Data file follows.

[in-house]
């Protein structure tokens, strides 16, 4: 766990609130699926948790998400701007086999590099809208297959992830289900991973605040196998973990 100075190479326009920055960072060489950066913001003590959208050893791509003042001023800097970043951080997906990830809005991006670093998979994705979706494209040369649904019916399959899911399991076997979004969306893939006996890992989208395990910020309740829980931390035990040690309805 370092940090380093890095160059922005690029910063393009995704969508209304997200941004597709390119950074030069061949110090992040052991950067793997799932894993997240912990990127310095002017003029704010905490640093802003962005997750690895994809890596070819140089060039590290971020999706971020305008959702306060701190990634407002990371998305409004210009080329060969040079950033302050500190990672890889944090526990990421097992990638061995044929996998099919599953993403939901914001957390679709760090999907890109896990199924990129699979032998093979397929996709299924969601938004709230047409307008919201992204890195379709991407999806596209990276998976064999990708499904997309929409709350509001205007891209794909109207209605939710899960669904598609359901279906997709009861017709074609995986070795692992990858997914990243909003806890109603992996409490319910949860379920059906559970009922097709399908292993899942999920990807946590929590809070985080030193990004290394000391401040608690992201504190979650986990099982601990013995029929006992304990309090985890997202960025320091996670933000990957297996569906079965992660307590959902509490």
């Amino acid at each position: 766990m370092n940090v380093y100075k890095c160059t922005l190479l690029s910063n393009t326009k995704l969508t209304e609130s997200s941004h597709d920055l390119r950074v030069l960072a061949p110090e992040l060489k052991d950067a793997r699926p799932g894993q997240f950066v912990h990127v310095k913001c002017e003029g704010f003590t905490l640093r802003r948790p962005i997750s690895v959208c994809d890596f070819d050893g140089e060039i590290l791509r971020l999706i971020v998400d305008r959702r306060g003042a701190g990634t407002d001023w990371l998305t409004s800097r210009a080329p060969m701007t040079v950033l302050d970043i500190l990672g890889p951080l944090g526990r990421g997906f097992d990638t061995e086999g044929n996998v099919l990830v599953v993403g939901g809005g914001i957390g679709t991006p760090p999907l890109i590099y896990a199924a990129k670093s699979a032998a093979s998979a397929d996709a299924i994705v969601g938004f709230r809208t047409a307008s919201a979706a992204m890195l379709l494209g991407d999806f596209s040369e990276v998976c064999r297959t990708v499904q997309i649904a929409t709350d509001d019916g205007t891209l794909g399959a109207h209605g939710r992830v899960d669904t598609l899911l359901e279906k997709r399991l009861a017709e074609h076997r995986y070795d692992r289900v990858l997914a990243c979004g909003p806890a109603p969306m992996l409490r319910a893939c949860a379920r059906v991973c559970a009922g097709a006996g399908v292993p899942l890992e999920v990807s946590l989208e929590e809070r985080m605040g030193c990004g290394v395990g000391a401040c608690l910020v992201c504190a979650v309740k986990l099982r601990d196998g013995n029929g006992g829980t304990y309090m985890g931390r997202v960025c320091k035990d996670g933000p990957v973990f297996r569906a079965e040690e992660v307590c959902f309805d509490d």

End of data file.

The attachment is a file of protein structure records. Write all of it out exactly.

[in-house]
């Protein structure tokens, strides 16, 4: 766990609130699926948790998400701007086999590099809208297959992830289900991973605040196998973990 100075190479326009920055960072060489950066913001003590959208050893791509003042001023800097970043951080997906990830809005991006670093998979994705979706494209040369649904019916399959899911399991076997979004969306893939006996890992989208395990910020309740829980931390035990040690309805 370092940090380093890095160059922005690029910063393009995704969508209304997200941004597709390119950074030069061949110090992040052991950067793997799932894993997240912990990127310095002017003029704010905490640093802003962005997750690895994809890596070819140089060039590290971020999706971020305008959702306060701190990634407002990371998305409004210009080329060969040079950033302050500190990672890889944090526990990421097992990638061995044929996998099919599953993403939901914001957390679709760090999907890109896990199924990129699979032998093979397929996709299924969601938004709230047409307008919201992204890195379709991407999806596209990276998976064999990708499904997309929409709350509001205007891209794909109207209605939710899960669904598609359901279906997709009861017709074609995986070795692992990858997914990243909003806890109603992996409490319910949860379920059906559970009922097709399908292993899942999920990807946590929590809070985080030193990004290394000391401040608690992201504190979650986990099982601990013995029929006992304990309090985890997202960025320091996670933000990957297996569906079965992660307590959902509490």
């Amino acid at each position: 766990m370092n940090v380093y100075k890095c160059t922005l190479l690029s910063n393009t326009k995704l969508t209304e609130s997200s941004h597709d920055l390119r950074v030069l960072a061949p110090e992040l060489k052991d950067a793997r699926p799932g894993q997240f950066v912990h990127v310095k913001c002017e003029g704010f003590t905490l640093r802003r948790p962005i997750s690895v959208c994809d890596f070819d050893g140089e060039i590290l791509r971020l999706i971020v998400d305008r959702r306060g003042a701190g990634t407002d001023w990371l998305t409004s800097r210009a080329p060969m701007t040079v950033l302050d970043i500190l990672g890889p951080l944090g526990r990421g997906f097992d990638t061995e086999g044929n996998v099919l990830v599953v993403g939901g809005g914001i957390g679709t991006p760090p999907l890109i590099y896990a199924a990129k670093s699979a032998a093979s998979a397929d996709a299924i994705v969601g938004f709230r809208t047409a307008s919201a979706a992204m890195l379709l494209g991407d999806f596209s040369e990276v998976c064999r297959t990708v499904q997309i649904a929409t709350d509001d019916g205007t891209l794909g399959a109207h209605g939710r992830v899960d669904t598609l899911l359901e279906k997709r399991l009861a017709e074609h076997r995986y070795d692992r289900v990858l997914a990243c979004g909003p806890a109603p969306m992996l409490r319910a893939c949860a379920r059906v991973c559970a009922g097709a006996g399908v292993p899942l890992e999920v990807s946590l989208e929590e809070r985080m605040g030193c990004g290394v395990g000391a401040c608690l910020v992201c504190a979650v309740k986990l099982r601990d196998g013995n029929g006992g829980t304990y309090m985890g931390r997202v960025c320091k035990d996670g933000p990957v973990f297996r569906a079965e040690e992660v307590c959902f309805d509490d």